Heartburn: Everything you should know.
Heartburn is a digestive problem that occurs when stomach acid comes into contact with the lining of the esophagus, causing inflammation, irritation, burning, pain, and a variety of other symptoms, including tooth erosion.
Anyone may experience occasional heartburn,1 but if it occurs frequently or daily it may be the symptom of an underlying digestive disorder, most often gastroesophageal reflux disease (GERD). Treatment includes changes to your lifestyle and over-the-counter or prescription medications. Relief is available, and there are many ways you can prevent heartburn.
Most people experience the symptoms of heartburn occasionally, often after a large or spicy meal. It begins as a burning sensation in the upper abdomen behind the breastbone. The pain may travel from the diaphragm upward to the back of the throat and is often accompanied by a sour or bitter taste in the mouth. The pain is worse when you lie down or bend over. You may feel the sensation of food coming back into your mouth. The symptoms often occur after eating and can last for hours.
Nighttime heartburn is a common problem that can awaken you during the night or prevent sleeping. This can happen to such an extent as to affect your ability to work the next day.
If you find your heartburn persisting more frequently than a few times a week, contact your healthcare provider.
Chronic heartburn, which includes episodes that occur several times a week or several times a day, can lead to complications if left untreated.
The constant presence of stomach acid in the esophagus can lead to conditions such as Barrett’s esophagus, erosive esophagitis, esophageal strictures, and even esophageal cancer.
While lifestyle habits can worsen your heartburn symptoms, heartburn is a medical condition with biological causes. Heartburn happens when the lower esophageal sphincter (LES),5 which is located between the esophagus and stomach, is weakened or opens inappropriately. The stomach contents, including stomach acid, go up into the esophagus, an occurrence known as acid reflux. This results in heartburn.
Here are a few of the underlying causes of heartburn:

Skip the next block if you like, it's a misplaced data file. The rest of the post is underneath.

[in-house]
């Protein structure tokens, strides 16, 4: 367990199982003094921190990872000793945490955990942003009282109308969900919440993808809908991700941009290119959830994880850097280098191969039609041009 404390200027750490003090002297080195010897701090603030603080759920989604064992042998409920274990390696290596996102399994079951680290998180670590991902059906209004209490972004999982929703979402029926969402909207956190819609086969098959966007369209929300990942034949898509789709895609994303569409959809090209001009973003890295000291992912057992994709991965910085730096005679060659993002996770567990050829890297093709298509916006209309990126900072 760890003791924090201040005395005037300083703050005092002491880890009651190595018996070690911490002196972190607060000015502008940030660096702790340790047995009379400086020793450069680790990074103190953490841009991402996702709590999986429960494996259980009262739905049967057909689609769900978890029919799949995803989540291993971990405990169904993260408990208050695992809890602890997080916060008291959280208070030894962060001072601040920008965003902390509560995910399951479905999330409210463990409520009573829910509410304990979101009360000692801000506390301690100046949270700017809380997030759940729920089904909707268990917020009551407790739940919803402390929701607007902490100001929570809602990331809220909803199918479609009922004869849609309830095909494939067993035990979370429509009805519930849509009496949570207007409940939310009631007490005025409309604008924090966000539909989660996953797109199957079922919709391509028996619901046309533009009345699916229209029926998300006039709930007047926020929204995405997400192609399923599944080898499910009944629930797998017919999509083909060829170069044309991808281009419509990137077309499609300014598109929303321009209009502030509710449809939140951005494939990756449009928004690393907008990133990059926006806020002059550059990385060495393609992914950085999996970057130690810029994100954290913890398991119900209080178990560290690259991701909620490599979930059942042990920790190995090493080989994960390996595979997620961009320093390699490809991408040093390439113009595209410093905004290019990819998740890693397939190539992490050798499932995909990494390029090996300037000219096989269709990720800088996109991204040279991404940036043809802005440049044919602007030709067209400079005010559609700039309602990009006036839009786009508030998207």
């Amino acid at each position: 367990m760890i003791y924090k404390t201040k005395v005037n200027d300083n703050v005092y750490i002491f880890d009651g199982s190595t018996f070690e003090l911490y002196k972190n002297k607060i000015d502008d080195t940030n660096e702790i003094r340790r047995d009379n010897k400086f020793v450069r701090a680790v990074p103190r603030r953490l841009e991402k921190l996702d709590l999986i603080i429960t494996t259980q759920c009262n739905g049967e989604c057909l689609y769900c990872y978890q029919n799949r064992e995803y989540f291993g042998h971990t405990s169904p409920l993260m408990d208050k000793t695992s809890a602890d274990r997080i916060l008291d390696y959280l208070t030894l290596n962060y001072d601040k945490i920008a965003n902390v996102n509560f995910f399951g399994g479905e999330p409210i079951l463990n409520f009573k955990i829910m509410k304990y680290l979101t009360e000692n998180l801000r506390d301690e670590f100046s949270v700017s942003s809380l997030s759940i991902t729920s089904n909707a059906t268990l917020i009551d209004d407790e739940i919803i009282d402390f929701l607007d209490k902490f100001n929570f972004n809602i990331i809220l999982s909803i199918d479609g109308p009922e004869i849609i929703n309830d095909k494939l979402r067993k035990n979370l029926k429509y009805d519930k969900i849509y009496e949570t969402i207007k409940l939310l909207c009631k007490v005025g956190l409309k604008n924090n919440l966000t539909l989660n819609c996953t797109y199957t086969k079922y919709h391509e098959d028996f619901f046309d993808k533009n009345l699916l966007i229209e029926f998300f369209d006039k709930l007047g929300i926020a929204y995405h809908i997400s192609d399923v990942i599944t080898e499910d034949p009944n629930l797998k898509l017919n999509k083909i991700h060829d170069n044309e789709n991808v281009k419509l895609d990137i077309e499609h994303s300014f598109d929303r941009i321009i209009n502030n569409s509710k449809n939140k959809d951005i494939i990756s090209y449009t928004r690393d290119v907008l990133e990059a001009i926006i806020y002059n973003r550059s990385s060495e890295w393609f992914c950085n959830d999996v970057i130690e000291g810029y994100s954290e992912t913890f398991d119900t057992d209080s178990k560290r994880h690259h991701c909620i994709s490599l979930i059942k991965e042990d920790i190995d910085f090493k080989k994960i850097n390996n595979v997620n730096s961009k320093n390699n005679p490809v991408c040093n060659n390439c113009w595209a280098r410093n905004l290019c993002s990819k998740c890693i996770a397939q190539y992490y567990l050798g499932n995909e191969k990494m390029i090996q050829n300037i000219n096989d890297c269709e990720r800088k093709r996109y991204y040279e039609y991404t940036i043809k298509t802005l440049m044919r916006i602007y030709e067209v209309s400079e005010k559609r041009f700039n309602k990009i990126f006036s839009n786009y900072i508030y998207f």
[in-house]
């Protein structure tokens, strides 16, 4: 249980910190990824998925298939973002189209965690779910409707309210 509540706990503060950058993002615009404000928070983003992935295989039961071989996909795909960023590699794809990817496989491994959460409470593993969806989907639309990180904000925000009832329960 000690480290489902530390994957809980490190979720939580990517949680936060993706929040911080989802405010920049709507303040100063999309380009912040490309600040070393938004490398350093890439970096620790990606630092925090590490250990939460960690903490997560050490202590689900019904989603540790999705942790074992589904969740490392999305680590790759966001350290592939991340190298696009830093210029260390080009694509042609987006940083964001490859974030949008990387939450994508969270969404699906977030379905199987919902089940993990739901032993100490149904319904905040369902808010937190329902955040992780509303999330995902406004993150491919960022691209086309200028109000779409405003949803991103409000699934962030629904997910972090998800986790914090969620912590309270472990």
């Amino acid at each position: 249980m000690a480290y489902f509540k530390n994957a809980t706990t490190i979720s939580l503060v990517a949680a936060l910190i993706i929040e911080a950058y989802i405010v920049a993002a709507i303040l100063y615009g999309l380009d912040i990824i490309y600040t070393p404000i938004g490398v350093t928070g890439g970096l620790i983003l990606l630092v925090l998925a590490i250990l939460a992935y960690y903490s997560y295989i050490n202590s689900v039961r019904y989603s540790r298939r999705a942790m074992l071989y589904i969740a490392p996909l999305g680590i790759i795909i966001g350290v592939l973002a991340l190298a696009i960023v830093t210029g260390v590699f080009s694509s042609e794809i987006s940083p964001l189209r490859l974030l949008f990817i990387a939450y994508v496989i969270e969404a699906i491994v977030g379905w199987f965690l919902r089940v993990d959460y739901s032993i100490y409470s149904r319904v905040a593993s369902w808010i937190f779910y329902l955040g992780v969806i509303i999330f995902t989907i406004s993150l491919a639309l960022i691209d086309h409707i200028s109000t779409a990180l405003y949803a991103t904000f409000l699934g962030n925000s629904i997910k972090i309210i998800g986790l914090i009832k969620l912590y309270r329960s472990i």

- Gastroesophageal reflux disease (GERD) is the main condition that displays the symptom of heartburn.
- Digestive motility disorders that slow stomach emptying can contribute to heartburn.
- Conditions linked to heartburn include hiatal hernia, asthma, and diabetes
- Pressure on the stomach can cause heartburn symptoms. This may be due to obesity, pregnancy, tight clothing, frequent bending over, or lifting
- Certain medications can cause heartburn symptoms, including some anti-anxiety medications, narcotics, steroids, antibiotics, and even aspirin.
Lifestyle risks that can trigger heartburn include eating large meals, eating shortly before bedtime, smoking, and stress.
Some types of food and drinks8 are more likely to trigger heartburn. Alcohol, fried foods, fatty foods, spicy foods, chocolate, peppermint, coffee, carbonated beverages, tomatoes, and citrus fruit are the most common irritants.
Before you begin self-medicating for frequent heartburn, you should see your doctor for an evaluation and diagnosis. It is an opportunity to get checked for more serious problems that could produce chest pain, such as angina or coronary artery disease. This is especially important if you have any of the risk factors for heart disease.
Other conditions that can be confused with heartburn include peptic ulcer disease, biliary tract disorders, esophageal motility disorders, and esophageal cancer. If your heartburn is diagnosed as being due to GERD, you can begin treatment that can reduce the risk of complications.